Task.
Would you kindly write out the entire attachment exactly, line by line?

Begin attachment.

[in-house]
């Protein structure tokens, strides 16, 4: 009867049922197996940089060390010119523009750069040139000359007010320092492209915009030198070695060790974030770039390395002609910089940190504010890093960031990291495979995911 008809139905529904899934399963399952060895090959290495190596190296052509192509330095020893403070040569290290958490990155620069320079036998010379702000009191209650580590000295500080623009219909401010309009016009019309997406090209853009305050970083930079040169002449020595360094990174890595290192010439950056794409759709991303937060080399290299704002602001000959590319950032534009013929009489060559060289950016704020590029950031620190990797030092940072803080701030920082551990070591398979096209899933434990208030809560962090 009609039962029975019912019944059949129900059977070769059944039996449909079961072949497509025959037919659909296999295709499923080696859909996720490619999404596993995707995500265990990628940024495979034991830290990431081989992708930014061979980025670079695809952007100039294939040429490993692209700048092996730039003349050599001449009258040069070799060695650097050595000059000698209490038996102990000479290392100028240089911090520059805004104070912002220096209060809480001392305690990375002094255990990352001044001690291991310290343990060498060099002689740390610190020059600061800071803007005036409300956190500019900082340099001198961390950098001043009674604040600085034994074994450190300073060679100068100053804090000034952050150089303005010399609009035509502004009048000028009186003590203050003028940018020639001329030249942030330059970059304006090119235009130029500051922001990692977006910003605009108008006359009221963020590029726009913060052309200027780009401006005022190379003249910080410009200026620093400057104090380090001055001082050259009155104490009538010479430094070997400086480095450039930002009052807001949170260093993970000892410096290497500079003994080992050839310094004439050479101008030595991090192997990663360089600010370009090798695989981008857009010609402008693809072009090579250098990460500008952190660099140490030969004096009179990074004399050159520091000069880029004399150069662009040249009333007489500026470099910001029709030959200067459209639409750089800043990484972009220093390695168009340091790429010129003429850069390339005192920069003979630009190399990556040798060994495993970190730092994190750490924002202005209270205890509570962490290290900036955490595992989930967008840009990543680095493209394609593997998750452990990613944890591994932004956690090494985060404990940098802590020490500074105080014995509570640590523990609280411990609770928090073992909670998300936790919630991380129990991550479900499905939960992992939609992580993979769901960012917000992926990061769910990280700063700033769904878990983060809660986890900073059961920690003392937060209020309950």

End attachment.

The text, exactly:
[in-house]
């Protein structure tokens, strides 16, 4: 009867049922197996940089060390010119523009750069040139000359007010320092492209915009030198070695060790974030770039390395002609910089940190504010890093960031990291495979995911 008809139905529904899934399963399952060895090959290495190596190296052509192509330095020893403070040569290290958490990155620069320079036998010379702000009191209650580590000295500080623009219909401010309009016009019309997406090209853009305050970083930079040169002449020595360094990174890595290192010439950056794409759709991303937060080399290299704002602001000959590319950032534009013929009489060559060289950016704020590029950031620190990797030092940072803080701030920082551990070591398979096209899933434990208030809560962090 009609039962029975019912019944059949129900059977070769059944039996449909079961072949497509025959037919659909296999295709499923080696859909996720490619999404596993995707995500265990990628940024495979034991830290990431081989992708930014061979980025670079695809952007100039294939040429490993692209700048092996730039003349050599001449009258040069070799060695650097050595000059000698209490038996102990000479290392100028240089911090520059805004104070912002220096209060809480001392305690990375002094255990990352001044001690291991310290343990060498060099002689740390610190020059600061800071803007005036409300956190500019900082340099001198961390950098001043009674604040600085034994074994450190300073060679100068100053804090000034952050150089303005010399609009035509502004009048000028009186003590203050003028940018020639001329030249942030330059970059304006090119235009130029500051922001990692977006910003605009108008006359009221963020590029726009913060052309200027780009401006005022190379003249910080410009200026620093400057104090380090001055001082050259009155104490009538010479430094070997400086480095450039930002009052807001949170260093993970000892410096290497500079003994080992050839310094004439050479101008030595991090192997990663360089600010370009090798695989981008857009010609402008693809072009090579250098990460500008952190660099140490030969004096009179990074004399050159520091000069880029004399150069662009040249009333007489500026470099910001029709030959200067459209639409750089800043990484972009220093390695168009340091790429010129003429850069390339005192920069003979630009190399990556040798060994495993970190730092994190750490924002202005209270205890509570962490290290900036955490595992989930967008840009990543680095493209394609593997998750452990990613944890591994932004956690090494985060404990940098802590020490500074105080014995509570640590523990609280411990609770928090073992909670998300936790919630991380129990991550479900499905939960992992939609992580993979769901960012917000992926990061769910990280700063700033769904878990983060809660986890900073059961920690003392937060209020309950």